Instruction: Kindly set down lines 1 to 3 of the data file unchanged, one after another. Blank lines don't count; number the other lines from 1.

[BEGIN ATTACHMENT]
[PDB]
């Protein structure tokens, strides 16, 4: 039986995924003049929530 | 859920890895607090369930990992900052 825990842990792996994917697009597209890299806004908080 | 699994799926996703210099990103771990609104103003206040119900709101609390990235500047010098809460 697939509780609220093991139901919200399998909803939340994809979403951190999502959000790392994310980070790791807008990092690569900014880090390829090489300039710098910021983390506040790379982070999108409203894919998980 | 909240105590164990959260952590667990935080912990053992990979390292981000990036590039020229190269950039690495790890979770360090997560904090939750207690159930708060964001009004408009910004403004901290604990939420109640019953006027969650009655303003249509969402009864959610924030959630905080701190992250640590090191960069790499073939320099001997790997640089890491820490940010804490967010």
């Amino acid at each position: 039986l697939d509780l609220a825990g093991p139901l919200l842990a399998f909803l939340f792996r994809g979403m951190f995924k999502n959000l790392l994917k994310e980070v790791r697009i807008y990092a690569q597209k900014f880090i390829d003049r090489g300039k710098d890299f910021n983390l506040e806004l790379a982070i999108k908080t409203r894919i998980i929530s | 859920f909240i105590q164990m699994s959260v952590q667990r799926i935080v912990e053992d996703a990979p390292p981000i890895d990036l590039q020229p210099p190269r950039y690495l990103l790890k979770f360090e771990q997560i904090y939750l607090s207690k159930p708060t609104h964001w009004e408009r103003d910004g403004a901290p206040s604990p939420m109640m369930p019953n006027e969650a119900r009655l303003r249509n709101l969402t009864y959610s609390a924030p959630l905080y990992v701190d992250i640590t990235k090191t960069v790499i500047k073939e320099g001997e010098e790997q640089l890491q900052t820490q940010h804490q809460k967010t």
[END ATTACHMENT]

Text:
[PDB]
């Protein structure tokens, strides 16, 4: 039986995924003049929530 | 859920890895607090369930990992900052 825990842990792996994917697009597209890299806004908080 | 699994799926996703210099990103771990609104103003206040119900709101609390990235500047010098809460 697939509780609220093991139901919200399998909803939340994809979403951190999502959000790392994310980070790791807008990092690569900014880090390829090489300039710098910021983390506040790379982070999108409203894919998980 | 909240105590164990959260952590667990935080912990053992990979390292981000990036590039020229190269950039690495790890979770360090997560904090939750207690159930708060964001009004408009910004403004901290604990939420109640019953006027969650009655303003249509969402009864959610924030959630905080701190992250640590090191960069790499073939320099001997790997640089890491820490940010804490967010």
């Amino acid at each position: 039986l697939d509780l609220a825990g093991p139901l919200l842990a399998f909803l939340f792996r994809g979403m951190f995924k999502n959000l790392l994917k994310e980070v790791r697009i807008y990092a690569q597209k900014f880090i390829d003049r090489g300039k710098d890299f910021n983390l506040e806004l790379a982070i999108k908080t409203r894919i998980i929530s | 859920f909240i105590q164990m699994s959260v952590q667990r799926i935080v912990e053992d996703a990979p390292p981000i890895d990036l590039q020229p210099p190269r950039y690495l990103l790890k979770f360090e771990q997560i904090y939750l607090s207690k159930p708060t609104h964001w009004e408009r103003d910004g403004a901290p206040s604990p939420m109640m369930p019953n006027e969650a119900r009655l303003r249509n709101l969402t009864y959610s609390a924030p959630l905080y990992v701190d992250i640590t990235k090191t960069v790499i500047k073939e320099g001997e010098e790997q640089l890491q900052t820490q940010h804490q809460k967010t």